In early 1964 Jane conducted a minor cosmetic modification to the exterior, painting a thin Shell-orange racing stripe along the hood to reflect his sponsorship from the oil company. The Lightweight then took the checkered flag at Calder on January 26, 1964, and at the Sandown A.G.P. meeting on February 9. At the end of the month, it finished second at the Australian Tourist Trophy while timed at 156 mph. Returning to Calder on March 8, the E-Type took second place, and then placed third at the New South Wales Sports Car Championship on March 29. The successful run continued at Sandown Park on April 19, where the E-Type set the fastest lap and placed third in the Victoria Sports Car Championship.
Around May 1964, Bob Jane and his brother Bill took the Lightweight to Europe, where they intended to test its mettle in long-distance continental events while stopping by the Brown's Lane factory for a few upgrades. They also intended to socialize with Bruce McLaren on the Formula 1 scene.
Correspondence shows that Jane wanted to source a ZF 5-speed gearbox at Coventry, but because the ZF units were in short supply the factory declined to install one. The opportunity was taken, however, to add wider disc wheels and install a Le Mans-style 45-gallon fuel tank, surely appropriate for the immediate goals of running Monza, Rheims, Goodwood, and the Portuguese Grand Prix.
At Brands Hatch on July 11, Jane was able to finish 5th in class and 10th overall, but he later complained that an improper final-drive had rendered the car uncompetitive. He was apparently underwhelmed by the strict nature of support from the factory, which refused to undertake more aggressive modifications such as lowering the car's ride height.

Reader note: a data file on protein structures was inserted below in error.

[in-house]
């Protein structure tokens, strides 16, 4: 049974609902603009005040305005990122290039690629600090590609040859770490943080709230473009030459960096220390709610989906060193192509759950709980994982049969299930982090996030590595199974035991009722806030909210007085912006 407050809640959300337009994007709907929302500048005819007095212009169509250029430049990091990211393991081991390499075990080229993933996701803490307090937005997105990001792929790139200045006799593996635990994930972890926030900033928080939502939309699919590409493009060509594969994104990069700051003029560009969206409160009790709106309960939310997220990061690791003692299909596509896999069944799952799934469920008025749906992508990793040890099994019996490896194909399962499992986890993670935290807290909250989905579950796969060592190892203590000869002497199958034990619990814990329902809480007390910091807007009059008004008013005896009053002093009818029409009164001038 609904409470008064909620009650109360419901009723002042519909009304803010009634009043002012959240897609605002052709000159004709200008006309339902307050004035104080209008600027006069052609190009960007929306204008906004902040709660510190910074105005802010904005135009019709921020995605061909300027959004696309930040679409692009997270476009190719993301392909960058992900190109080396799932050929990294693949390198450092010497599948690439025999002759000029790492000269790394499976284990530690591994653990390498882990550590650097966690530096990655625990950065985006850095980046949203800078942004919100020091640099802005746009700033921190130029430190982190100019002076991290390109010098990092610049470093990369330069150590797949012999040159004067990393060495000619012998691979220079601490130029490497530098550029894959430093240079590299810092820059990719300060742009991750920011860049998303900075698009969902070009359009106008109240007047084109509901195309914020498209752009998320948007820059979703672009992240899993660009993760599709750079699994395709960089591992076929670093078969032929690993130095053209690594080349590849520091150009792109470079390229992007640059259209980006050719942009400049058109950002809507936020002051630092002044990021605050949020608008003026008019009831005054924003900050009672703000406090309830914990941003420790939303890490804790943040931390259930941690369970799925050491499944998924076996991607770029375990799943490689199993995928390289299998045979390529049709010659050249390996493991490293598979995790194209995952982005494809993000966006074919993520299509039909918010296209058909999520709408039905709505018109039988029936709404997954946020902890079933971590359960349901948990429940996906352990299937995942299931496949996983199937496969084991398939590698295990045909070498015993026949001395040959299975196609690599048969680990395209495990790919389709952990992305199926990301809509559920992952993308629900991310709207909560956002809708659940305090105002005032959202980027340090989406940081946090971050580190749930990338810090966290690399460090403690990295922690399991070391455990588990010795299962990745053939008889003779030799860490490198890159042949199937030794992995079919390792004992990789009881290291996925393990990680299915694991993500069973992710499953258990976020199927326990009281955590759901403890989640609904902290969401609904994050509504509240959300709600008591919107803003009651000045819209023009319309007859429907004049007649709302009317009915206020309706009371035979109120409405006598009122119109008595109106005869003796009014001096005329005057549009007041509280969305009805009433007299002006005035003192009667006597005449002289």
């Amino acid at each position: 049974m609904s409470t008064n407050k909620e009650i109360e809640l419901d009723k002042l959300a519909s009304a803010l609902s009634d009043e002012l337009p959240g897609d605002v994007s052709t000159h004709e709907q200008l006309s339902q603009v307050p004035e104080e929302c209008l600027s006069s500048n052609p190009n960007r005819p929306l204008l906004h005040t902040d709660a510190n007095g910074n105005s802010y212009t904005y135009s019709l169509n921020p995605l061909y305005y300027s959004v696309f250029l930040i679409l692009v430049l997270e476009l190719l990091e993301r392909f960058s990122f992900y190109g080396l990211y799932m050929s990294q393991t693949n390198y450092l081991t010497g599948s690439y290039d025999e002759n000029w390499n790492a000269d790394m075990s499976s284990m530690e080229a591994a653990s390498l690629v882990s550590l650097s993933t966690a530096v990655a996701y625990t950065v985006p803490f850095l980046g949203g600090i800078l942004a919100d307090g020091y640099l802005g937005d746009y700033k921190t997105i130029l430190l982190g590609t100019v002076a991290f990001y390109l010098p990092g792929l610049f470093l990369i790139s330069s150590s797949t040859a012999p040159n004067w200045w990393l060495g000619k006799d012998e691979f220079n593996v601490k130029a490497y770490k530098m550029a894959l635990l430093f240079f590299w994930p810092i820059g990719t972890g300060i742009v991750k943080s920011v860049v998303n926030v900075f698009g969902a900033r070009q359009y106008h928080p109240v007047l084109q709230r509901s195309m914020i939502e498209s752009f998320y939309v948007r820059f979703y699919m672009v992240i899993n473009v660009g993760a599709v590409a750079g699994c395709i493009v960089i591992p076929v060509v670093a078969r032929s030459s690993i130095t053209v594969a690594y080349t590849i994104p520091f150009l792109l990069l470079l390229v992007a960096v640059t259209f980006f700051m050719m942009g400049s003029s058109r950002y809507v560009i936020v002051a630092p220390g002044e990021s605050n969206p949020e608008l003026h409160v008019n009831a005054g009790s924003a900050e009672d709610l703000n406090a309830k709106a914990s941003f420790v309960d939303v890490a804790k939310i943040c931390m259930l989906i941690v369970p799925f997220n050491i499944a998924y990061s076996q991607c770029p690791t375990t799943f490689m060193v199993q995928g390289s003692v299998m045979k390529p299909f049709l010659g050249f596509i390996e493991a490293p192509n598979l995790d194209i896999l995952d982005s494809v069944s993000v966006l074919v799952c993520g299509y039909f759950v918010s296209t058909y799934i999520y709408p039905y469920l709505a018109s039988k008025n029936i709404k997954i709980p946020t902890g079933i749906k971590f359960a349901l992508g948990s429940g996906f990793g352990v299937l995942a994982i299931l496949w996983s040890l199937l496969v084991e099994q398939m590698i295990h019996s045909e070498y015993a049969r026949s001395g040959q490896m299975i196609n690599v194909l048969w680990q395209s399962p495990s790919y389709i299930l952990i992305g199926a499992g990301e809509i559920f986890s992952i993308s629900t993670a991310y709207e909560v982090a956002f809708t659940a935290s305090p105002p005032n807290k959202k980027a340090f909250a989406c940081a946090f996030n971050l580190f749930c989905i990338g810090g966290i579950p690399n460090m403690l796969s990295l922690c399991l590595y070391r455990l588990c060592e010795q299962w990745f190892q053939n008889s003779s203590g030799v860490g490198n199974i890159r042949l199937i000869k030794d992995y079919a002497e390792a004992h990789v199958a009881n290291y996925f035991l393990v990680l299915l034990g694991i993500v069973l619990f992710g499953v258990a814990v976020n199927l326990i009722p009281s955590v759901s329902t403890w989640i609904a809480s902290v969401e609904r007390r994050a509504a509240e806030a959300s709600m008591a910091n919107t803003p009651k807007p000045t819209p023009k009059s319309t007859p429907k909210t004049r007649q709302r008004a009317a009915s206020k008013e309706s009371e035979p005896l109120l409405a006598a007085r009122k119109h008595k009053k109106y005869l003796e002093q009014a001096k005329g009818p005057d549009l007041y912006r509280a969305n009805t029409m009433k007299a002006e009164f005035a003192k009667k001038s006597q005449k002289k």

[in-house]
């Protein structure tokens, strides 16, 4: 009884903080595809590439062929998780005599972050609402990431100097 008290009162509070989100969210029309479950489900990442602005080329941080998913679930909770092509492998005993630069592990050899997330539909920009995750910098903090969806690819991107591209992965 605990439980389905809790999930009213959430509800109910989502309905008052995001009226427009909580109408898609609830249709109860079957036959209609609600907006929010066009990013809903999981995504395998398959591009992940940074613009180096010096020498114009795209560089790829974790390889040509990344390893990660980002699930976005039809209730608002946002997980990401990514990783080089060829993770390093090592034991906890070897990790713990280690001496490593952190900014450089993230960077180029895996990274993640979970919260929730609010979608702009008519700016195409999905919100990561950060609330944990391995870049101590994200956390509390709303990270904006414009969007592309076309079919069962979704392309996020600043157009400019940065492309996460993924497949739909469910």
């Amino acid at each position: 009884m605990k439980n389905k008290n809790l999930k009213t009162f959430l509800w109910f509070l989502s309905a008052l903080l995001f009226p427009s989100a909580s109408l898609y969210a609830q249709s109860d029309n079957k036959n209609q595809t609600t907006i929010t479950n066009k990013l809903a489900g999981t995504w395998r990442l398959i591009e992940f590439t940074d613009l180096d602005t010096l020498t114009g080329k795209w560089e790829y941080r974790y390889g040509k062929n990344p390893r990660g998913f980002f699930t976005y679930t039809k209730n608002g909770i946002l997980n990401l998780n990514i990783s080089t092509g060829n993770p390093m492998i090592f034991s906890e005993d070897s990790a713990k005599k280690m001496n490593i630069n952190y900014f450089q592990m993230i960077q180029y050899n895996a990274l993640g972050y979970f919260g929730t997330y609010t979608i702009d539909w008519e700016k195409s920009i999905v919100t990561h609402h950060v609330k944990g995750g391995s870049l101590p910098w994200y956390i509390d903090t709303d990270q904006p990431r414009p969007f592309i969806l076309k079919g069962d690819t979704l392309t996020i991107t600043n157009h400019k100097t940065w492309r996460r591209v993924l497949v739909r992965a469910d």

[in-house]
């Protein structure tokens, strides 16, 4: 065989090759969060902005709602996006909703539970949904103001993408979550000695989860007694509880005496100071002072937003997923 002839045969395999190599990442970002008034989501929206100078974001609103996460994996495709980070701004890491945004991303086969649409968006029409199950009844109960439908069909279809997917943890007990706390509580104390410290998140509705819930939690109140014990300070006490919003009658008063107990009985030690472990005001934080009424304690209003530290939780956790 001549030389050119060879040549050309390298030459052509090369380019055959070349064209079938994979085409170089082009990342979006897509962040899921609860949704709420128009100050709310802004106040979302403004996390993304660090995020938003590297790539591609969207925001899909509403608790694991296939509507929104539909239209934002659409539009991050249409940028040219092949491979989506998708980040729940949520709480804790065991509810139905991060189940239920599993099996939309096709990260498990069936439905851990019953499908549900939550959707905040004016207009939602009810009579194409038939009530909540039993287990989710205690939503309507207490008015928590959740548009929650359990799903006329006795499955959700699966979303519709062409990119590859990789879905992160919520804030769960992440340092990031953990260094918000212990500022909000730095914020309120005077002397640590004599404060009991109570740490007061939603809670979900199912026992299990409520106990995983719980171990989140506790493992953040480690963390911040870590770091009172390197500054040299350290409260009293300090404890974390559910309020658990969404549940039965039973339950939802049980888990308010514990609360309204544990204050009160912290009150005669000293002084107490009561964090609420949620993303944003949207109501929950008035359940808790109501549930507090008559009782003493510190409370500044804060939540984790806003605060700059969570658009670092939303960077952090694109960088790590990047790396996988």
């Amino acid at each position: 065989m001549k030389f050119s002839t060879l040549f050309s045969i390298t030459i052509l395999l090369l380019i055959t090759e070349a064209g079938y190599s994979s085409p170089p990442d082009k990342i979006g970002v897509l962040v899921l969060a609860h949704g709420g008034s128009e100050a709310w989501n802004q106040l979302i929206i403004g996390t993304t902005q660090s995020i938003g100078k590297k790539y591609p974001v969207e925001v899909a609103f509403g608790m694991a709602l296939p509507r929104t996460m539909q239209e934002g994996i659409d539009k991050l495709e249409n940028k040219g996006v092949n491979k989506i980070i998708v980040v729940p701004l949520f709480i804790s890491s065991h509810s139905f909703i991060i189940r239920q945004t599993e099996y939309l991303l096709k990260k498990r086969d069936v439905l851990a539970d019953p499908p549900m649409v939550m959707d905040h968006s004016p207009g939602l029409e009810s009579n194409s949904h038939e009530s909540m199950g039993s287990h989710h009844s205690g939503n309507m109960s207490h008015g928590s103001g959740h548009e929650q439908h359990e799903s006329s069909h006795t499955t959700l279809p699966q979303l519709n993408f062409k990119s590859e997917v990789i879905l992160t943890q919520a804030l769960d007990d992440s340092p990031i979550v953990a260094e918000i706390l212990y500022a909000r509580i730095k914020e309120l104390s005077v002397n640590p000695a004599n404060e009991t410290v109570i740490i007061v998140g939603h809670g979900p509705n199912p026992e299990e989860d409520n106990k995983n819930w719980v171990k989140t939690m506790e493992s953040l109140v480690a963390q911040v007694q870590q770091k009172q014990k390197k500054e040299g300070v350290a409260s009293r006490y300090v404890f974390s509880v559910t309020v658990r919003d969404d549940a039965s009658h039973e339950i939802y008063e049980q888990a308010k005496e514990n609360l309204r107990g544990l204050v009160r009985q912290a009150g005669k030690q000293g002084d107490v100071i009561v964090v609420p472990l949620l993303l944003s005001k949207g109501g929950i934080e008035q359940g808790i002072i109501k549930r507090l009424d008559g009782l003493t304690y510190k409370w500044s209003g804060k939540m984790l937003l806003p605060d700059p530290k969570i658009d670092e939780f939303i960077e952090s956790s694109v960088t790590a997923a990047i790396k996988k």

Chassis no. S850667 returned to Australia by the fall of 1964, though it would not race again until the following season. The Lightweight's success resumed at Bathurst on February 21, 1965, where it was timed at 146.05 mph and established a fastest lap. On May 2, Bill Jane drove the E-Type at the One-Hour Production Car Race at Lakeside in Queensland, finishing third, and a week later the car finished first in both the preliminary and the main races at Bathurst. As the season wore on, the Lightweight found itself competing against far more purpose-built racecars like the rear-engine Lotus 23B. Despite the increasing competition, S850667 still managed a 4th-place finish at the Australian Tourist Trophy at Lakeside, where Bob Jane ran the car without a hardtop. The season concluded with additional runs at Warwick Farm, Lakeside, Sandown, and Longford, though no top finishes were recorded.
In 1966, Jane passed driving duties to Spencer Martin, and he won the GT race at Warwick Farm on September 18, setting another fastest lap. Martin then placed third at Sandown on October 16. Around this time Jane unfortunately blew out the original alloy engine block during practice, and this is probably the reason why he offered the car for sale in the publication Racing Car News, though it did not sell.
Further documentation from the McGrath archives shows that Bryson's contacted the factory to source a replacement alloy block, even inquiring if one might be available with displacement greater than 3.8 liters. Brown's Lane assured Jane that such displacements had not been satisfactorily tested, but they provided a correct factory alloy replacement block, no. V682558P, which continues to power the car to this day. It should be noted that it is extremely rare to encounter a Lightweight with an original alloy block, as most examples are today powered by reproduction units.
The end of the 1966 season basically concluded the E-Type's racing career, and over the following few years it was exhibited as a display piece at Jane's tire outlets. The car essentially remained unused for the next decade, and in November 1980 Bob Jane offered his cars publicly at the Australian Grand Prix auction. He would later comment that selling the Lightweight was the biggest regret of his life.